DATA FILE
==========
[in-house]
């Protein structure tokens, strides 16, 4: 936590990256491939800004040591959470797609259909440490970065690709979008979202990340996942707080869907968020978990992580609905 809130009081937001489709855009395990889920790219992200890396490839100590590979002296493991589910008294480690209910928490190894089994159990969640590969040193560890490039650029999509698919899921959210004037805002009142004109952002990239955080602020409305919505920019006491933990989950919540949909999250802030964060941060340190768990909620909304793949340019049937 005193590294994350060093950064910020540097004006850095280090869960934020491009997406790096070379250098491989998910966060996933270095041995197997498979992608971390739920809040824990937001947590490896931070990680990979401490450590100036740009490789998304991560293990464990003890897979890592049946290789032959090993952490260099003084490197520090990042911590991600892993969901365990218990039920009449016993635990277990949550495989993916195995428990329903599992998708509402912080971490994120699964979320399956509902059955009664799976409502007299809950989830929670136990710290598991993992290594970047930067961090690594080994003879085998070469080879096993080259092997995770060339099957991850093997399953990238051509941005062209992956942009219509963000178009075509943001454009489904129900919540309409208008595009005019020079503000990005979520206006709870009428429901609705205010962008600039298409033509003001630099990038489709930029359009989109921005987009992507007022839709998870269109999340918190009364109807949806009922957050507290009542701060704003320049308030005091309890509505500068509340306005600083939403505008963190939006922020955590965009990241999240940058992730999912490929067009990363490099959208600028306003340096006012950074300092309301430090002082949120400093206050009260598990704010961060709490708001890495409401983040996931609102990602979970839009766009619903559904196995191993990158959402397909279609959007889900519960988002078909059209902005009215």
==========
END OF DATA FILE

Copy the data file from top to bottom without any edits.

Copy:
[in-house]
């Protein structure tokens, strides 16, 4: 936590990256491939800004040591959470797609259909440490970065690709979008979202990340996942707080869907968020978990992580609905 809130009081937001489709855009395990889920790219992200890396490839100590590979002296493991589910008294480690209910928490190894089994159990969640590969040193560890490039650029999509698919899921959210004037805002009142004109952002990239955080602020409305919505920019006491933990989950919540949909999250802030964060941060340190768990909620909304793949340019049937 005193590294994350060093950064910020540097004006850095280090869960934020491009997406790096070379250098491989998910966060996933270095041995197997498979992608971390739920809040824990937001947590490896931070990680990979401490450590100036740009490789998304991560293990464990003890897979890592049946290789032959090993952490260099003084490197520090990042911590991600892993969901365990218990039920009449016993635990277990949550495989993916195995428990329903599992998708509402912080971490994120699964979320399956509902059955009664799976409502007299809950989830929670136990710290598991993992290594970047930067961090690594080994003879085998070469080879096993080259092997995770060339099957991850093997399953990238051509941005062209992956942009219509963000178009075509943001454009489904129900919540309409208008595009005019020079503000990005979520206006709870009428429901609705205010962008600039298409033509003001630099990038489709930029359009989109921005987009992507007022839709998870269109999340918190009364109807949806009922957050507290009542701060704003320049308030005091309890509505500068509340306005600083939403505008963190939006922020955590965009990241999240940058992730999912490929067009990363490099959208600028306003340096006012950074300092309301430090002082949120400093206050009260598990704010961060709490708001890495409401983040996931609102990602979970839009766009619903559904196995191993990158959402397909279609959007889900519960988002078909059209902005009215």